The relationship between marketing and business development has been dissected over the past few years. Many focus on making the distinction between the two. But the symbiotic relationship between them is far more important. Effective marketing creates and supports opportunities for business development. But since the cause and effect nature of the relationship is not always easy to see, many firms neglect marketing in favor of more and more focus on sales techniques and training. Regardless of training, without effective marketing, the sales process is unnecessarily difficult. Without the proper tools and support, training isn’t going to make much of a difference. It’s like giving a builder ongoing education in the latest building techniques, then handing him a shovel and expecting him to build a skyscraper.
So what are the required tools? And how can they have such a dramatic effect on the ability of your professionals to sell services?
A Consistent Message
The first tool is your message. It’s what clients and prospects hear and see from your firm. It is the sum total of what is delivered by your website, your printed materials, published articles, word of mouth, and your reputation. You might call this your brand. For years, many firms have allowed reputation and word of mouth to be the weight bearers for their message. But the last 20 years and the digital age have transformed communications. Information about your firm is available from a variety of sources. Does this information carry the message that you want potential clients to hear and see? Your message is delivered both actively and passively on a daily basis. Your materials, communications, website, and branding all provide a message. Is it the right message? Does it support what you are saying in the sales process?
Brand and Image
Imagine you are heading into a meeting with a prospective client. The prospect was referred to you by an existing client. Preparation and understanding the client will allow you to maximize your opportunity. A savvy business owner will have researched you and your firm as well. To use a baseball analogy, do you think you’ll walk into that meeting ahead of the game or behind? Did your website instill confidence or create doubt? Did the prospect discover evidence of your industry-based expertise? Did they find value-added analysis from you and your partners which will lend credibility to your sales pitch? If you can’t say with confidence that the prospect’s research will set you up for success, your marketing efforts might be holding you back. In fact, you might have many more great business developers than you previously knew.
Are you consistently providing value-added information to your clients in a targeted manner? A functional database is the first step. Can you segment clients and prospects by service, niche or industry? Business owners want timely, relevant information, not a dump of readily available snippets of wisdom. You should be segmenting and targeting. If you aren’t, you may be placing an extra burden on your professionals.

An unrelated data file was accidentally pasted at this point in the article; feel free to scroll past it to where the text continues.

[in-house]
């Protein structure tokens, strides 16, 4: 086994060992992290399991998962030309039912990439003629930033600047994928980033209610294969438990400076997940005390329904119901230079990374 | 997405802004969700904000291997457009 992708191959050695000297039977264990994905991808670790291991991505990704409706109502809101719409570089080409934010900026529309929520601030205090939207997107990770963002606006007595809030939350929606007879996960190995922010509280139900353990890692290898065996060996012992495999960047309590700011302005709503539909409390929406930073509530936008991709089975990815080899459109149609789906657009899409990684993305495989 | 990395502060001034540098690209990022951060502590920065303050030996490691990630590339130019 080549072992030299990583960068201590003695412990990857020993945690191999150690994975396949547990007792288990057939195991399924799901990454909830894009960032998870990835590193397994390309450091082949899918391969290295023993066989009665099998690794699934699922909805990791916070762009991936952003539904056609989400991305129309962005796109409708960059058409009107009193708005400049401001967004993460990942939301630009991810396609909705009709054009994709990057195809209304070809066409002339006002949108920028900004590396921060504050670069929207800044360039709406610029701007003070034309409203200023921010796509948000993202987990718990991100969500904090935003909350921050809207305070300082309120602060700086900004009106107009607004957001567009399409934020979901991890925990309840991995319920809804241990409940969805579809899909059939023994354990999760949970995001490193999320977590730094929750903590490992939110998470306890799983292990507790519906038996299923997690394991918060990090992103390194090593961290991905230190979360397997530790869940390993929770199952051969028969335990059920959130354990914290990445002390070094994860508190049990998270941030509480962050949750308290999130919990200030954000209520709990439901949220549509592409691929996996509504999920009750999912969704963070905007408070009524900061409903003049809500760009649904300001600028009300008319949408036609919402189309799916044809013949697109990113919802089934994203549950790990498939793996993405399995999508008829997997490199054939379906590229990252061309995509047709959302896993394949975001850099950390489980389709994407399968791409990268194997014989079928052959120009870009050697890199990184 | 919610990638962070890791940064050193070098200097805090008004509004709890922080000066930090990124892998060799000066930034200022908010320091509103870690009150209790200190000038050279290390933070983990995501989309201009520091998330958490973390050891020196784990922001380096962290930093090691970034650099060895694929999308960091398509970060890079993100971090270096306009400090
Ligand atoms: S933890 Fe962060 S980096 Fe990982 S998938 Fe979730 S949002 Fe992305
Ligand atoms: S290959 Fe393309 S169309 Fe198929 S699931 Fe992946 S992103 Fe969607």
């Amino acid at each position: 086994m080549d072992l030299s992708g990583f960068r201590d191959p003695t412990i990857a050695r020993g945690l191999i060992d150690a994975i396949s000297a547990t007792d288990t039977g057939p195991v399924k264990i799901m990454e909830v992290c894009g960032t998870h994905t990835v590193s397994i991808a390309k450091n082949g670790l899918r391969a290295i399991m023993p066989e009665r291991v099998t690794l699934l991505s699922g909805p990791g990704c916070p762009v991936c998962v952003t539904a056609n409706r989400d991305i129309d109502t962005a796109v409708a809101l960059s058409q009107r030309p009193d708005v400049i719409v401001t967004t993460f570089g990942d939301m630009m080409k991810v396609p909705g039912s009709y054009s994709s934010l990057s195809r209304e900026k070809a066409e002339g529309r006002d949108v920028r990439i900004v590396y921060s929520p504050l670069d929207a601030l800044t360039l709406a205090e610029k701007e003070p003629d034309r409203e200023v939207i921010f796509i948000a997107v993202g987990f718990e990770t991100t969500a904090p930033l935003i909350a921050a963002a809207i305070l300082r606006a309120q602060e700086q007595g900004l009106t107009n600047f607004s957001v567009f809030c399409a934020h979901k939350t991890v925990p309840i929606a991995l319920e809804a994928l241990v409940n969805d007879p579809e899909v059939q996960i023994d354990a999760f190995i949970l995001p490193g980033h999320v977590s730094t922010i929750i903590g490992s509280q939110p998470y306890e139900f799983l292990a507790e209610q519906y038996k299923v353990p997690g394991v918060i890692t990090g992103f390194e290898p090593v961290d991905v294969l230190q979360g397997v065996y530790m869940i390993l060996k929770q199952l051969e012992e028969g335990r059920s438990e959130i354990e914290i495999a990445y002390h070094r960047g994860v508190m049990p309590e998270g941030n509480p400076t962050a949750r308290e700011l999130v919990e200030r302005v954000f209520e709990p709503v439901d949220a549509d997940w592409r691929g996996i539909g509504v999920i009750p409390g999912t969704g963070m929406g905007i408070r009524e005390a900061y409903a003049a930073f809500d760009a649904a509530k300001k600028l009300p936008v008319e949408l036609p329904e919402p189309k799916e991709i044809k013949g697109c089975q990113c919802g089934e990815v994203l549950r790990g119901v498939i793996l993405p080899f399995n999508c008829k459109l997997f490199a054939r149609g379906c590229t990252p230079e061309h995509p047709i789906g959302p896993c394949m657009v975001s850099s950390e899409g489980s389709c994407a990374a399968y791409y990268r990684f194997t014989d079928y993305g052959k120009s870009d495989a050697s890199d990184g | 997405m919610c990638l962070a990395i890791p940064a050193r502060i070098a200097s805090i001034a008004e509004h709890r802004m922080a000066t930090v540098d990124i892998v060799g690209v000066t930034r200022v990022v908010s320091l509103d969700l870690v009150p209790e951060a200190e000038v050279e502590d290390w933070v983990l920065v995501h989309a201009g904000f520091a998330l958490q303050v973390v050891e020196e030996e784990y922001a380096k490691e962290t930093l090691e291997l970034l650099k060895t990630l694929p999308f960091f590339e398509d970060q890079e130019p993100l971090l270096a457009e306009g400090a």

Next, take a look at your primary materials. All of those things that speak for and about your firm when you can’t – your website, your brochure, your whitepapers, your published articles (or lack thereof), your newsletters, your logo and even your email signature. Are they broadcasting the right message? Do your materials make your firm appear to be a forward-thinking, client-centered, thought leader? Quality materials deliver your message and empower your business developers. Seasoned practice builders may be able to carry on a conversation with nothing but a business card; but younger professionals are empowered by having convincing materials, which support their ideas.
So, do you have the foundation for effective marketing? It is usually pretty evident upon close examination. If you don’t like the answer you find, don’t despair, there’s good news. You’ve identified a correctable problem – a limiting weakness that can quickly be turned into that will profoundly affect your business development efforts.
At Catalyst, we believe strongly that effective marketing at CPA firms requires a set of basic tools. Firms that have these tools in place, can consistently put powerful marketing initiatives into action which grow their firms. Firms that neglect these foundations generally have a much harder time getting value and results from their marketing initiatives – leaving their professionals underequipped for the challenges they will face.
We’ve developed a specific program for firms that recognize they are trying to play catch up all the time. It’s called Foundations Marketing. Our Foundations Marketing program takes a warp speed approach to developing the empowering tools that firms need to grow. We’ve put in into action with many firms across the country – and it’s easier and less expensive than you’d think. If you have come to the realization that your lack of marketing is holding back your business development, we are ready to get to work.